After Warsaw’s important ruling that governed Polish law takes precedence over certain parts of the EU treaty, the bloc’s head has said that Brussels will do everything in its power to ensure that EU law retains precedence.
In a statement issued on Friday, European Commission President Ursula von der Leyen expressed her deeply “concern” of the judgment of the Warsaw Constitutional Court, which states that Brussels has sent its services to analyze it “Thoroughly and quickly” before taking their next steps.
“EU law takes precedence over national law, including constitutional provisions. This is what all EU Member States have signed as members of the European Union. We will use all the powers that we have under the Treaties to ensure this. ”
Von der Leyen continued and repeated it “The EU is a community of values and laws. That is what binds our union together and makes it strong. We will uphold the basic principles of the legal order of our Union. Our 450 million Europeans rely on this. ”
The EU chief’s remarks follow Poland’s conclusion on Thursday that areas in the laws of the central European country are incompatible with the Brussels Treaty. Judge Bartlomiej Sochanski announced it “The EU Treaty is subordinate to the Constitution of the Polish legal system … and, like all parts of the Polish legal system, it must comply with the Constitution.”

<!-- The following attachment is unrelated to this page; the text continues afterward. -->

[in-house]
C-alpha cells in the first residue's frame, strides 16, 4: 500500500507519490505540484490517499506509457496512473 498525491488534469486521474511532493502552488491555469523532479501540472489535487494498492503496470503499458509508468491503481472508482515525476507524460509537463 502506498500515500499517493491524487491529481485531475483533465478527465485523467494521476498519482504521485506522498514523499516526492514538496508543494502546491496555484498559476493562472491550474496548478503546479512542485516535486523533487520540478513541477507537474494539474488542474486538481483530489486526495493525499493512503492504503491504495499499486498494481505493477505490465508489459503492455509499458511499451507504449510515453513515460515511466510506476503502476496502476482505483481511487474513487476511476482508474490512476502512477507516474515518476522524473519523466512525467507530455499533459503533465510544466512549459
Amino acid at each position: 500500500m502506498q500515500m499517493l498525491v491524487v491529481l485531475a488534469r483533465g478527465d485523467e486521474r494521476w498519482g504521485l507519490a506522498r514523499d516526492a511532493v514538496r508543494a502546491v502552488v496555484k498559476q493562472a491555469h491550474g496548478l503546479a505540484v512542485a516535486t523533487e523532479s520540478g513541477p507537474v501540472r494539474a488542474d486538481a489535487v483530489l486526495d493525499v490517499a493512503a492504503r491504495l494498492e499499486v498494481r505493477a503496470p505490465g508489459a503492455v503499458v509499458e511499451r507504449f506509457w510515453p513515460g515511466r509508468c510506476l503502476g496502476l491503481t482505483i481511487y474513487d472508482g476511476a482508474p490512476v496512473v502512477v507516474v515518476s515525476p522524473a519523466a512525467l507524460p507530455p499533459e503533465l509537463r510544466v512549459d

According to the important ruling, Poland has the right to check that EU laws are constitutional and also rulings of the European Court of Justice.
Luxembourg’s Foreign Minister Jean Asselborn struck down the verdict on Friday, stating that “This government in Poland is playing with fire”, and that the primacy of European law is needed for the full integration of life on the continent.
Despite concerns from officials, such as France’s European Minister Clement Beaune, who said there was one “De facto risk” that this measure could trigger a “Polexit” from the 27-member union, Polish Prime Minister Mateusz Morawiecki insisted that “Poland’s place is and will be in the European nation.”
Warsaw and Brussels have been embroiled in a value battle, ranging from Poland’s treatment of LGBTQ citizens to media freedom and legal independence.